An Answer from R.A. Salvatore

Last Wednesday I made a post about editing and revising entitled:  Bane of the Author: Editing and Revising.  In that post, I mentioned that I sent a question to fantasy author, R.A. Salvatore.  He is most famous for his Drow warrior, Drizzt Do’Urden, and has some infamy within the Star Wars community.

The question I asked was if he found that he did less editing and revising as his career progressed.  As if he had locked down a style that flowed smoother from the beginning.  I wasn’t that eloquent in the question due to nerves and I’m-Not-Worthy syndrome.

I have received the following reply from Mr. Salvatore:

“Usually, yes, but that comes in no small part from the fact that the mechanics of what I do are pretty much set within tighter parameters now. Also, since I’m writing many of the same characters, I know them intimately – they can’t act “out of character.”

This is quite telling.  An author who makes a career of a core of characters and in the same setting can find it easier to get into a permanent groove.  A character that you’ve been writing for 16 years (Drizzt debuted in 1988) will be easier to work with and you won’t have to go back and fix them.  They’re set in your mind and accessing their voice is second-nature.

I’d like to publicly thank Mr. Salvatore for taking the time to answer my question.  This makes up for ‘The Last Threshold’ constantly beating me down in the Amazon Listings.  😀  So, what do people think of his response?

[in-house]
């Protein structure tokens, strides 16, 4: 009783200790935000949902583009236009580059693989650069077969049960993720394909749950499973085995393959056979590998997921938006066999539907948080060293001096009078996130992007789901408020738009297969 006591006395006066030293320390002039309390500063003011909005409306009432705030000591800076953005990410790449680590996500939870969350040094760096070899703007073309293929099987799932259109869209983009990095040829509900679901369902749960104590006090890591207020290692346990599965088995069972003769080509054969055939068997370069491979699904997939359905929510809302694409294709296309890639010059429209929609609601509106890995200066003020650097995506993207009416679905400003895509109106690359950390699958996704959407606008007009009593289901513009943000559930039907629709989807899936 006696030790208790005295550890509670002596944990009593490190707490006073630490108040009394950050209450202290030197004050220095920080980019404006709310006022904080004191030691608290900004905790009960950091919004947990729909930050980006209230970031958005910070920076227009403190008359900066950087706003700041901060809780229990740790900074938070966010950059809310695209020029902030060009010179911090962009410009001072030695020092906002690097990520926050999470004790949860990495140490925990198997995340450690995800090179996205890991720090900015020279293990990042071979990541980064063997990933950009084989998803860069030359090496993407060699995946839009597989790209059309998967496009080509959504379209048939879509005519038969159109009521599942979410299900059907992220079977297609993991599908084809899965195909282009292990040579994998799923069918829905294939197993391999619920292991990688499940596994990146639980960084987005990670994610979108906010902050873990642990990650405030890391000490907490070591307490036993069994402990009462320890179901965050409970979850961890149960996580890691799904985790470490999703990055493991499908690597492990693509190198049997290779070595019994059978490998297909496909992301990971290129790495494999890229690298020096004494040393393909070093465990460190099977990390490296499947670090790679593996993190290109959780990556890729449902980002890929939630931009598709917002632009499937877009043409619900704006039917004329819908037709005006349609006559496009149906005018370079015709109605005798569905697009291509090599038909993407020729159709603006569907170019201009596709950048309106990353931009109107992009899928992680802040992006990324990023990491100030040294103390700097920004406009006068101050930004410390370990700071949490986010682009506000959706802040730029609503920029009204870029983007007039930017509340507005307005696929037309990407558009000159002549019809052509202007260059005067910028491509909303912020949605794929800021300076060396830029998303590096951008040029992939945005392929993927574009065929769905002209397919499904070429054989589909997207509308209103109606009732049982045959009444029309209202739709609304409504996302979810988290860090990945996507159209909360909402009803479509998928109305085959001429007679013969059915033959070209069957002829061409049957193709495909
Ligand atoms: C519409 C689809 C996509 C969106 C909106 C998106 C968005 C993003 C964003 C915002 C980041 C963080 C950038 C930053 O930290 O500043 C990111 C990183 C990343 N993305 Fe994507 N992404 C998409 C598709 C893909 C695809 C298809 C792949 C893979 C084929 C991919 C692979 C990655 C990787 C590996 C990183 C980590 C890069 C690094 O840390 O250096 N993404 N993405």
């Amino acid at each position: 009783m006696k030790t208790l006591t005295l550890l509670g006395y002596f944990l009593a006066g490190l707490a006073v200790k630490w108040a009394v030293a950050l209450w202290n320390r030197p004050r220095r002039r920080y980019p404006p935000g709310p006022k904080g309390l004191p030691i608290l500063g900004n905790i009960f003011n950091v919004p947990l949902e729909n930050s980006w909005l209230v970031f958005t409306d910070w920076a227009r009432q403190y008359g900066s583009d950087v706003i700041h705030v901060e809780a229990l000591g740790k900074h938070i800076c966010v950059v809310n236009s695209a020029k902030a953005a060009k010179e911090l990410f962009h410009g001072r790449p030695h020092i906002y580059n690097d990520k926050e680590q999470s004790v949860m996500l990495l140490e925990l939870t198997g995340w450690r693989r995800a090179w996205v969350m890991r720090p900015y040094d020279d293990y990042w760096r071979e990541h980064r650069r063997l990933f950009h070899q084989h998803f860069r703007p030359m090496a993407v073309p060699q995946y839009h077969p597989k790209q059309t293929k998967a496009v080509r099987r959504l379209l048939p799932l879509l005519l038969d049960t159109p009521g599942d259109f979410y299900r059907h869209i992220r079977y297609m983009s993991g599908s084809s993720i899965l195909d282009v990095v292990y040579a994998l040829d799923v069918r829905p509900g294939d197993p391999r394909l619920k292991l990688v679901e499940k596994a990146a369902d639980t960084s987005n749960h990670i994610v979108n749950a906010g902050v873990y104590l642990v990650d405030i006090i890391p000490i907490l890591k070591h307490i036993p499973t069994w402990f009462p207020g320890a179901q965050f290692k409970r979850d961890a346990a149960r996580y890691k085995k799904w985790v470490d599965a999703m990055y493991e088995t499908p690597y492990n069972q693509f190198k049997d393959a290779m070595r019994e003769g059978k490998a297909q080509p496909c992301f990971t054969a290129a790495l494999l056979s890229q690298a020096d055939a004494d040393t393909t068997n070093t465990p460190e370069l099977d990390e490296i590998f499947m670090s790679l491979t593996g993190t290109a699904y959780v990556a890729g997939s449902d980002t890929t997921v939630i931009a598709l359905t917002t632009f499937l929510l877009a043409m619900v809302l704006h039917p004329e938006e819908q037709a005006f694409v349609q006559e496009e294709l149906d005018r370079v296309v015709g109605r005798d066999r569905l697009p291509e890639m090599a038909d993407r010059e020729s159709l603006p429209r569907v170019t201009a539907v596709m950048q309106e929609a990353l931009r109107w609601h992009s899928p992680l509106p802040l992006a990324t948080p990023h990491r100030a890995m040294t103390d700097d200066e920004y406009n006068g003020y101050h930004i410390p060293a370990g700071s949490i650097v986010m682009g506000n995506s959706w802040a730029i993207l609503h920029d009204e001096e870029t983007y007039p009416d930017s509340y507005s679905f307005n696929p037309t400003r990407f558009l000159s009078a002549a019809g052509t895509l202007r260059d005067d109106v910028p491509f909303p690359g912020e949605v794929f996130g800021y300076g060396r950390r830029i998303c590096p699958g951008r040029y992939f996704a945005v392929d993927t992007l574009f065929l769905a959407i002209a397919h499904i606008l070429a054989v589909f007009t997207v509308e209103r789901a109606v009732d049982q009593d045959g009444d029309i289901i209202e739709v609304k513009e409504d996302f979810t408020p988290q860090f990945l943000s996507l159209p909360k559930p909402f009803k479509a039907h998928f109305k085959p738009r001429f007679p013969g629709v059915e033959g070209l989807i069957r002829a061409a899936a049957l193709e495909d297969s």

About Charles Yallowitz

Charles E. Yallowitz was born, raised, and educated in New York. Then he spent a few years in Florida, realized his fear of alligators, and moved back to the Empire State. When he isn't working hard on his epic fantasy stories, Charles can be found cooking or going on whatever adventure his son has planned for the day. 'Legends of Windemere' is his first series, but it certainly won't be his last.
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28 Responses to An Answer from R.A. Salvatore

  1. greenembers says:

    Makes sense to me! Did I beat Ionia?! But back to what I was saying, yeah, with a core group of characters it would definitely become familiar. Almost boring after a time I would think. For writers like this, is if they do something completely different to make sure the new characters don’t have some of the same voice… as the old characters. I hope my mad ramblings make sense, lol.

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    • Characters like people can always evolve, so I don’t think it would be that boring if the author works on evolution. Drizzt has been going since 1988, so there has to be something to the idea.

      You did beat Ionia.

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  2. I’d have to agree with Mr. Salvatore’s assessment. Once you lock down the mechanics, the rest should (sometimes, maybe, if they’re behaving) fall into place.